Antwerp - Port of Antwerp has ordered the construction of a tug powered by hydrogen, the first in the world. This unique “Hydrotug” is driven by combustion engines that burn hydrogen in combination with diesel. The motors also comply with the very strictest standard, the EU Stage V, making them the lowest-rated for emissions on the market. This ultra-low-emission tug is being built by Compagnie Maritime Belge (CMB), a pioneer in the field of hydrogen power for shipping. With this world first Antwerp is making an important step in the transition to a sustainable, CO2-neutral port. By lending support to this promising technology Port of Antwerp hopes that the shipping industry will follow. The port is systematically pursuing a policy of making its entire fleet eco-friendly by incorporating the most environment-friendly technologies available on the market.
The combination of this dual-fuel technology with a state-of-the-art particle filter and catalyser designed to meet the very highest standards will ensure that the Hydrotug is ultra-low-emission. Combustion of hydrogen does not emit any CO2, and the particle filter combined with the catalyser will result in minimal emissions of NOx and particulates. Construction is due to begin shortly and the Hydrotug is expected to be operational within two years. This innovation is part of an integral greening program of the own fleet, whereby systematic efforts are made to integrate the most environmentally friendly technologies available.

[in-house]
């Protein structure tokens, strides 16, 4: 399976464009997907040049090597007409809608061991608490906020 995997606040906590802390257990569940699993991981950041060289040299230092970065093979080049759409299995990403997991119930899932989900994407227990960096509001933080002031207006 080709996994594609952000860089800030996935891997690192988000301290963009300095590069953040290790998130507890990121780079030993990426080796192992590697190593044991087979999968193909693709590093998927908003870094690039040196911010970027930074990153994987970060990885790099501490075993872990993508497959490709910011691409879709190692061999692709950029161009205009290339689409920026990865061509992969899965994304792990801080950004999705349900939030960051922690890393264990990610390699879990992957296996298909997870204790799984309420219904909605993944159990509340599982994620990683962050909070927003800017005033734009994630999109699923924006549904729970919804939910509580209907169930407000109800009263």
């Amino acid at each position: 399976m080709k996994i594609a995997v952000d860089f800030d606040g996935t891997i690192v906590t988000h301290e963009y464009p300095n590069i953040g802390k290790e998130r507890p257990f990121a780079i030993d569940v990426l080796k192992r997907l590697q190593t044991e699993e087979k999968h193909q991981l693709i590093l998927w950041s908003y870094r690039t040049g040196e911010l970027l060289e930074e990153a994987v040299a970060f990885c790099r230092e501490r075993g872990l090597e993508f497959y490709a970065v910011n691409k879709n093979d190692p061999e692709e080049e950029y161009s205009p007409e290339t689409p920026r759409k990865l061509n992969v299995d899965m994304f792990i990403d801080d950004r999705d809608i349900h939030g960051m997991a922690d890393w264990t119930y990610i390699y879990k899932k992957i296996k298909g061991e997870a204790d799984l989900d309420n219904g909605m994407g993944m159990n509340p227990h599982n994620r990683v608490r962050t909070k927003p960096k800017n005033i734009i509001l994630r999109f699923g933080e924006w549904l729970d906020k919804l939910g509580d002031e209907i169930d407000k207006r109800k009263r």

“As an industrial seaport, Antwerp’s role in the energy transition should not be underestimated,” declared port of Antwerp’s CEO, Jacques Vandermeiren. “We are working towards becoming a CO2-neutral port. Together with our partners we are preparing for the future in a constant search for innovative applications and opportunities. With this world first we aim to further prepare the way for alternative fuels such as hydrogen, in order to realise the transition to alternative, renewable sources of energy. At Port of Antwerp we are setting a good example with this significant step towards making our own tugs eco-friendly.”